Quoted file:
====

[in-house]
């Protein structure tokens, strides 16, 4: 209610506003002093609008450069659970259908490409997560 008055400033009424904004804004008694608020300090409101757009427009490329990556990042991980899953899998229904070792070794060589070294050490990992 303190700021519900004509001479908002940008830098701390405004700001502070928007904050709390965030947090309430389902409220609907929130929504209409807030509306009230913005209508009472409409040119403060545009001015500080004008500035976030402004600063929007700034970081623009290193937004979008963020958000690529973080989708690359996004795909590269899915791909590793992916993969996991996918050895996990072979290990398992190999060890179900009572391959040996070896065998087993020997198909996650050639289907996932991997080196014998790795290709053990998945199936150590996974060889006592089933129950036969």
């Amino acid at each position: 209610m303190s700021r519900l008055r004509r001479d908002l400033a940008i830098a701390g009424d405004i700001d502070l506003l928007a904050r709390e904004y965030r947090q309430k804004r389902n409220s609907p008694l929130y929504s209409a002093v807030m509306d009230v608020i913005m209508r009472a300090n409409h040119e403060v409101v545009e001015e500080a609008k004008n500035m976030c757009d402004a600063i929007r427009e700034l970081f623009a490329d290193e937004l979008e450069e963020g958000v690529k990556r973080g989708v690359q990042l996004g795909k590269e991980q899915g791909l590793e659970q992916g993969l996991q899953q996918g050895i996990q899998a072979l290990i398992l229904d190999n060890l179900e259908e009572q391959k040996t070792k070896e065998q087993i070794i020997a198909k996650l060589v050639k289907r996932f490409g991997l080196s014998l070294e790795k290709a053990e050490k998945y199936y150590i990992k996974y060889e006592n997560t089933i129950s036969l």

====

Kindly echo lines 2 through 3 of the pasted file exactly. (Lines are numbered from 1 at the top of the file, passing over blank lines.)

């Protein structure tokens, strides 16, 4: 209610506003002093609008450069659970259908490409997560 008055400033009424904004804004008694608020300090409101757009427009490329990556990042991980899953899998229904070792070794060589070294050490990992 303190700021519900004509001479908002940008830098701390405004700001502070928007904050709390965030947090309430389902409220609907929130929504209409807030509306009230913005209508009472409409040119403060545009001015500080004008500035976030402004600063929007700034970081623009290193937004979008963020958000690529973080989708690359996004795909590269899915791909590793992916993969996991996918050895996990072979290990398992190999060890179900009572391959040996070896065998087993020997198909996650050639289907996932991997080196014998790795290709053990998945199936150590996974060889006592089933129950036969």
């Amino acid at each position: 209610m303190s700021r519900l008055r004509r001479d908002l400033a940008i830098a701390g009424d405004i700001d502070l506003l928007a904050r709390e904004y965030r947090q309430k804004r389902n409220s609907p008694l929130y929504s209409a002093v807030m509306d009230v608020i913005m209508r009472a300090n409409h040119e403060v409101v545009e001015e500080a609008k004008n500035m976030c757009d402004a600063i929007r427009e700034l970081f623009a490329d290193e937004l979008e450069e963020g958000v690529k990556r973080g989708v690359q990042l996004g795909k590269e991980q899915g791909l590793e659970q992916g993969l996991q899953q996918g050895i996990q899998a072979l290990i398992l229904d190999n060890l179900e259908e009572q391959k040996t070792k070896e065998q087993i070794i020997a198909k996650l060589v050639k289907r996932f490409g991997l080196s014998l070294e790795k290709a053990e050490k998945y199936y150590i990992k996974y060889e006592n997560t089933i129950s036969l």